Yuichiro Miura, an 80-year-old Japanese mountaineer, became the oldest man to reach the top of the world’s tallest mountain on Thursday. Miura reached the summit of Mount Everest (which stands 29,035 feet tall) in the early morning hours.
It is the third time Miura has summited the peak three times now. He previously accomplished the feat at ages 70 (in 2003) and 75 (in 2008). In fact, the previous oldest climber to do it was Nepal’s Min Bahadur Sherchan, who summited Everest at 76 years old back in 2008. That occurred just one day before Miura reached the top at age 75.
Sherchan is now 81 years old and will attempt to summit the mountain again next week, which mean’s Miura’s record may not last long. The oldest woman to summit Everest is also Japanese. Tamae Watanabe was 73 when she reached the top last year.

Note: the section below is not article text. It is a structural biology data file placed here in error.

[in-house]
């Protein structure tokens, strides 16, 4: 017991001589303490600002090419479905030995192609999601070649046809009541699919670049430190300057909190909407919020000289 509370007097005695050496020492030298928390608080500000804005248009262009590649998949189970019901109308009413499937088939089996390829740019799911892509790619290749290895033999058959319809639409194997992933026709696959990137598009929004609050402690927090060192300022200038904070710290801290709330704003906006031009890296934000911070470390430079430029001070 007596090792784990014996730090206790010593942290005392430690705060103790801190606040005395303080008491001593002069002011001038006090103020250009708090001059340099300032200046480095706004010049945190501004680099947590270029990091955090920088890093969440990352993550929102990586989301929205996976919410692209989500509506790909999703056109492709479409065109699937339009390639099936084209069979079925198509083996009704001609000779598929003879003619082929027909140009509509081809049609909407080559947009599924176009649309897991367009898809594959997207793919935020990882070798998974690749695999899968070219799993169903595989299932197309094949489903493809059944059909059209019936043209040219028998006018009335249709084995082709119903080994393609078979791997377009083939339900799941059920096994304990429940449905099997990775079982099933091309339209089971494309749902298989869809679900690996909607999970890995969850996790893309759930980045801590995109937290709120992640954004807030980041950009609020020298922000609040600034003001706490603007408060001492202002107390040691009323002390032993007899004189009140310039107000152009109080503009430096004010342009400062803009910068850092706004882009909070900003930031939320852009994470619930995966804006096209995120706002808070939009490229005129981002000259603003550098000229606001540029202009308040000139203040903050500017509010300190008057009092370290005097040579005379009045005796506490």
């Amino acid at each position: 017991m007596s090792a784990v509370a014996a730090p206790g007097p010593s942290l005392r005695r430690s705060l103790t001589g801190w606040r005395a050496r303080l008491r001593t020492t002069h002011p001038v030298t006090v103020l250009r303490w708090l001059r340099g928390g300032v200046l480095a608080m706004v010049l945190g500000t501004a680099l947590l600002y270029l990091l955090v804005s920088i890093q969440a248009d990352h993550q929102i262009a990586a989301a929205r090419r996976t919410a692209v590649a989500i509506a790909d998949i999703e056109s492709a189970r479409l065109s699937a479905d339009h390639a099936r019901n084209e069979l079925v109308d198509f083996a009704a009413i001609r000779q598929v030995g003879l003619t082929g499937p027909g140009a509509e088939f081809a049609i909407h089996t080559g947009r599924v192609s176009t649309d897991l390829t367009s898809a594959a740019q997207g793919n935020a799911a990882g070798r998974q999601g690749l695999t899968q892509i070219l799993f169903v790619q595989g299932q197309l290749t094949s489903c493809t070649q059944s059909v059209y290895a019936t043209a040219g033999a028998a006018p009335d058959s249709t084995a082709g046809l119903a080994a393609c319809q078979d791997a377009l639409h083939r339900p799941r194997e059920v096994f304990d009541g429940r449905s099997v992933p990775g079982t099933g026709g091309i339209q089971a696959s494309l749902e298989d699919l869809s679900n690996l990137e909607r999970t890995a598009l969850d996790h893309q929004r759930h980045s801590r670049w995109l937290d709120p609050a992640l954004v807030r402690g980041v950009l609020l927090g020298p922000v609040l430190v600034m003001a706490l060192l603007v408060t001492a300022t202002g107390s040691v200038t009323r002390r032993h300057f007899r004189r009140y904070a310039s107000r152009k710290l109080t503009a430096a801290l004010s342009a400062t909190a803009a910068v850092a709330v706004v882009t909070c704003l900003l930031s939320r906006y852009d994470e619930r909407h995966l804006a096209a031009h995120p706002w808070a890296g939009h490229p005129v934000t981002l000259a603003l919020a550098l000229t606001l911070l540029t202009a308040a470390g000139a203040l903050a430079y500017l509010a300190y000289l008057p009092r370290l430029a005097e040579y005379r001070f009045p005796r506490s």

When he reached the summit at 9:05 a.m. local time in Nepal, Miura and his son Gota (who accompanied him on the climb) called down to his support team to announce the news. Miura’s daughter Emili talked to her brother and father via speakerphone in Tokyo when they finally reached the top.
The crazy part of all this is not just Miura’s age, but the fact that he broke his hip in an accident two years ago and also underwent heart surgery in January. That he even attempted to climb Everest after those health issues is simply insane.
To prepare for his ascent, Miura walked three times a week with 55 to 65 pounds on his back.
This year marks the 60th anniversary of Sir Edmund Hilary and Tenzing Norgay becoming the first men to reach the top of the mountain. They accomplished the feat on May 29, 1953.